Naples plans to open a museum to celebrate its native son Enrico Caruso, the lyric tenor whose rich voice and early recordings made him Italy’s first internationally famous modern media star.
The Museo Caruso, to be housed inside the Royal Palace of Naples (Palazzo Reale), is slated to open July 20, organisers said, coming 150 years after the birth of the artist whose name is synonomous with lyrical opera.
In announcing the museum opening at a press conference in Rome, Culture Minister Gennaro Sangiuliano called Caruso the “first singer in the history of world music to understand and use the immense potential of the record industry.”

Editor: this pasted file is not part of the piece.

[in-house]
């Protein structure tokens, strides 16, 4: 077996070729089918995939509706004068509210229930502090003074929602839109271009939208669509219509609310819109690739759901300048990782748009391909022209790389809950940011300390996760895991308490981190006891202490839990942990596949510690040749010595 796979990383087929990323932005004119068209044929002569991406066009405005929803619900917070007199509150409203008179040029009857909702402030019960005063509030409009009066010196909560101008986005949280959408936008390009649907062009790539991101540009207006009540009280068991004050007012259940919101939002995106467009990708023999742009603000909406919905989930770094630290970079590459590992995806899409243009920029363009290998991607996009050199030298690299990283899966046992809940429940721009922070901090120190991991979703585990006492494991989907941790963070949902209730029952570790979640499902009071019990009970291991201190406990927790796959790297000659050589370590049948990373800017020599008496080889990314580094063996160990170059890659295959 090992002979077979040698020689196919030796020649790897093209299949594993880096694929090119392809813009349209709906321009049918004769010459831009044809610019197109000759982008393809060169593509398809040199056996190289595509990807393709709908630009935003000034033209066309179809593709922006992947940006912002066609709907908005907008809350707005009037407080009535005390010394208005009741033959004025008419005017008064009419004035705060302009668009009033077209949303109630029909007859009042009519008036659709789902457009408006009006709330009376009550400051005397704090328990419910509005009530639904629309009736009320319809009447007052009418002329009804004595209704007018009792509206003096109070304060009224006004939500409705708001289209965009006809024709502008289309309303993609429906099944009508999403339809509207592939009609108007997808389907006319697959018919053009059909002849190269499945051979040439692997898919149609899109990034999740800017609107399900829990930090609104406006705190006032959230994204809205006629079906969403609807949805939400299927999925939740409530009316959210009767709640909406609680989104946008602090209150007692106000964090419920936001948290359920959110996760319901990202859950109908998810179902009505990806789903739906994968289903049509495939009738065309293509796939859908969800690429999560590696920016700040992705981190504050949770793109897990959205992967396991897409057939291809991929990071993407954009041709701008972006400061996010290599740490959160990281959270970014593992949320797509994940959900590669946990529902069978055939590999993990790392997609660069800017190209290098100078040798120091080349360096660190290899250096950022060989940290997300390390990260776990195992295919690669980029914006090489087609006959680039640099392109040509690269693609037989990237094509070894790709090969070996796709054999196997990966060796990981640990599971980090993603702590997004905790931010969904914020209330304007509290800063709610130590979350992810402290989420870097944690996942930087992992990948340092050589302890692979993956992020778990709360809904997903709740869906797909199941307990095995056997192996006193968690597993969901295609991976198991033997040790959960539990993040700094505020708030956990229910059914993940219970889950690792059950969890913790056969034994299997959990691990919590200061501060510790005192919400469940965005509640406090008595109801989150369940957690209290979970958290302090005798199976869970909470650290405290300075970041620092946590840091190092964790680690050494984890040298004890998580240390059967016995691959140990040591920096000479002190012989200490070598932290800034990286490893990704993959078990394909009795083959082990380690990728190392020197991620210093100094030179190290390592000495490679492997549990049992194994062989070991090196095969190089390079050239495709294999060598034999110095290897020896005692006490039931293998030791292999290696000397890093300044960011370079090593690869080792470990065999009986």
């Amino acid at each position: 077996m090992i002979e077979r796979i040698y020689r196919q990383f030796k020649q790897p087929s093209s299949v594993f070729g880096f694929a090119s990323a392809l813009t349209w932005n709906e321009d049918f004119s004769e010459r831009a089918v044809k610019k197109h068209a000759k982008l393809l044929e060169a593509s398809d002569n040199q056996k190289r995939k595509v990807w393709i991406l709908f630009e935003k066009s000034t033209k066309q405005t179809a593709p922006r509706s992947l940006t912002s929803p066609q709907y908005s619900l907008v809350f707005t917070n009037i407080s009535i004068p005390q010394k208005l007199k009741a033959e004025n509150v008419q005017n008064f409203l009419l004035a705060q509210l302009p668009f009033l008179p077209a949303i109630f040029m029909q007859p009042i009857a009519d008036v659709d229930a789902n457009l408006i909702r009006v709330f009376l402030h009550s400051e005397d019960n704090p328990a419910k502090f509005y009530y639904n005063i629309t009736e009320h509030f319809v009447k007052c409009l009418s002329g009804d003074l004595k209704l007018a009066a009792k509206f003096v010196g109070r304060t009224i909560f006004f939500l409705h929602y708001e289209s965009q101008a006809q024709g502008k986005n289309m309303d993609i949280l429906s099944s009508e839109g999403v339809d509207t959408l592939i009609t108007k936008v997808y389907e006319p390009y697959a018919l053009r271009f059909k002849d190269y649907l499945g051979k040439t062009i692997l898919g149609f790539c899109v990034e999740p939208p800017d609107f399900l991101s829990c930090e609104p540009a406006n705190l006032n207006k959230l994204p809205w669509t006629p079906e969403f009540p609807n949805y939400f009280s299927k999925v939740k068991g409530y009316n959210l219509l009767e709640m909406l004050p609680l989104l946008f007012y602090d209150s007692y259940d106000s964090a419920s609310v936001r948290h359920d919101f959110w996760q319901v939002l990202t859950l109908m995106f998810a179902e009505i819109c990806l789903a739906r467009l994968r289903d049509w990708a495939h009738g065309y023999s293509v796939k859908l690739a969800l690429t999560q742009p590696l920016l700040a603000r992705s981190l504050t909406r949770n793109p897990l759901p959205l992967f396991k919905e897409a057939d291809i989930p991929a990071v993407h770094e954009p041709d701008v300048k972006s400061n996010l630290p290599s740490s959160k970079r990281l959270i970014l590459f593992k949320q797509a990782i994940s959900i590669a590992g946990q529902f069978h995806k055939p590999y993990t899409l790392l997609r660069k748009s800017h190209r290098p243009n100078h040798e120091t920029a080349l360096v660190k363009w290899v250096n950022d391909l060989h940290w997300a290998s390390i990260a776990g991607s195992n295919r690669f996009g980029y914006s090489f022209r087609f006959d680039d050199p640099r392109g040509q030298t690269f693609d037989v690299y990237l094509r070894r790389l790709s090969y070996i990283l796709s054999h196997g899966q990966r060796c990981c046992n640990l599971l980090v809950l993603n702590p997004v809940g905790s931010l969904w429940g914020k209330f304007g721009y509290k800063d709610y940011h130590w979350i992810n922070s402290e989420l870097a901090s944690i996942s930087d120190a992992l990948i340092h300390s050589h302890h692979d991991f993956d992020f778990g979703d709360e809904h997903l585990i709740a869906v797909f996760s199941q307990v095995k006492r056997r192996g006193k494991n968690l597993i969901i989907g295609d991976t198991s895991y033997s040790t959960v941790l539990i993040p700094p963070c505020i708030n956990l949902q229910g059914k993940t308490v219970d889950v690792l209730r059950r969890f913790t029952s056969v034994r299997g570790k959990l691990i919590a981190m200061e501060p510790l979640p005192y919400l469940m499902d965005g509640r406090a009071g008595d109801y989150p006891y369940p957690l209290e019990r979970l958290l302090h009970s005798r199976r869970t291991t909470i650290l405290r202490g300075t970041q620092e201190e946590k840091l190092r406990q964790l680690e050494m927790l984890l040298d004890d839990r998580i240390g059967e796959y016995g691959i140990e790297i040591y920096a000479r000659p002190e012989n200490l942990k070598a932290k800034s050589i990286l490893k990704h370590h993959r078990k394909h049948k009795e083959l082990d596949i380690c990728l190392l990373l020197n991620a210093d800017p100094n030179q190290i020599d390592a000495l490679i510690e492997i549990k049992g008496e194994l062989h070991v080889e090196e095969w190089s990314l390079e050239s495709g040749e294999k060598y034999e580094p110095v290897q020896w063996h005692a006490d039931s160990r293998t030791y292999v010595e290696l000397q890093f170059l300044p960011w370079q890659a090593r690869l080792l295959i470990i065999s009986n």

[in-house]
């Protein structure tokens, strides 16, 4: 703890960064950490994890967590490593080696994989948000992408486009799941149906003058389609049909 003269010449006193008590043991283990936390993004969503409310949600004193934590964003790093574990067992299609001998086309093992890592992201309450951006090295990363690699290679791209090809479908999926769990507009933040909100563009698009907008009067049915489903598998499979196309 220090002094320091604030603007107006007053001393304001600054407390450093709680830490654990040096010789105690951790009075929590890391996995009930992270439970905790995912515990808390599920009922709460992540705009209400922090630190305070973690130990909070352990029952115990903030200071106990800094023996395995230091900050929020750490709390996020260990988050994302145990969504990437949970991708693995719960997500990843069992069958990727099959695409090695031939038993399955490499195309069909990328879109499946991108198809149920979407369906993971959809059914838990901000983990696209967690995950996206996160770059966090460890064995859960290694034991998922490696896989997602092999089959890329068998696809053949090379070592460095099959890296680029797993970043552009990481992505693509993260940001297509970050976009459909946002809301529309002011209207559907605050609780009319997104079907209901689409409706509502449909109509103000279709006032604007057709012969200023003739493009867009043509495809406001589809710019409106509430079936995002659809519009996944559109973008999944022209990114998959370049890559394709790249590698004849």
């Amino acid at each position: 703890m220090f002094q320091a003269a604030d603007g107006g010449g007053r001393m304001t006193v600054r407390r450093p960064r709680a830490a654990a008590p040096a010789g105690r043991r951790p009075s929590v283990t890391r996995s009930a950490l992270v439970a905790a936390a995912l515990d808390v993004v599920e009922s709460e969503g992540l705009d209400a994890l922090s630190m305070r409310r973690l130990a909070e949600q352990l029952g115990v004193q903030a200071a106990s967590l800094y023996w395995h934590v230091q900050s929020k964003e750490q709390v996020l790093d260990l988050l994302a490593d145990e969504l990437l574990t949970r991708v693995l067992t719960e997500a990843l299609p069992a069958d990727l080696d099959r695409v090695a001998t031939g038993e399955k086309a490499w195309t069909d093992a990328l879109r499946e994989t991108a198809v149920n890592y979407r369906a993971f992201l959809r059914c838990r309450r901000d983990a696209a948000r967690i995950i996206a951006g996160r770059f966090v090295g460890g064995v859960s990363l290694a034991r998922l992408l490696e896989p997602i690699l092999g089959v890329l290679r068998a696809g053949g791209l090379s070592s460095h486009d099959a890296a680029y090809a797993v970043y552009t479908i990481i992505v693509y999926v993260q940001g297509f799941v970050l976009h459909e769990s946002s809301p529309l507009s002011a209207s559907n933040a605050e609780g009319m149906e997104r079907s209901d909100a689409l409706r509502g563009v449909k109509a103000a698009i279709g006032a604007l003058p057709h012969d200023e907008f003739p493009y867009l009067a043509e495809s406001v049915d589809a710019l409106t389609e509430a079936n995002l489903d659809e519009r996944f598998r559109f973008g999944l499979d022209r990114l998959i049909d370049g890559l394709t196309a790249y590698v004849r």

Besides singing at major opera houses around the world, including Milan’s La Scala and the Metropolitan Opera in New York, Caruso made hundreds of recordings at the advent of the gramophone industry, making his voice recognisable across the world.
Museum curator Laura Valente said Caruso was not only acclaimed in the world’s most prestigious opera houses, but he was “the first thoroughbred of the recording industry to sell a million records,” making his voice one of music history’s most popular.
The museum will display a selection of costumes, playbills, photographs, and gramophones, while sharing recordings of Caruso to modern audiences.
Born into a poor Naples family on February 25, 1873, Caruso had a bittersweet relationship with his home city, where he received tepid reviews at the Teatro San Carlo in 1901. He vowed never again to sing there.
He died in 1921 at the age of 48.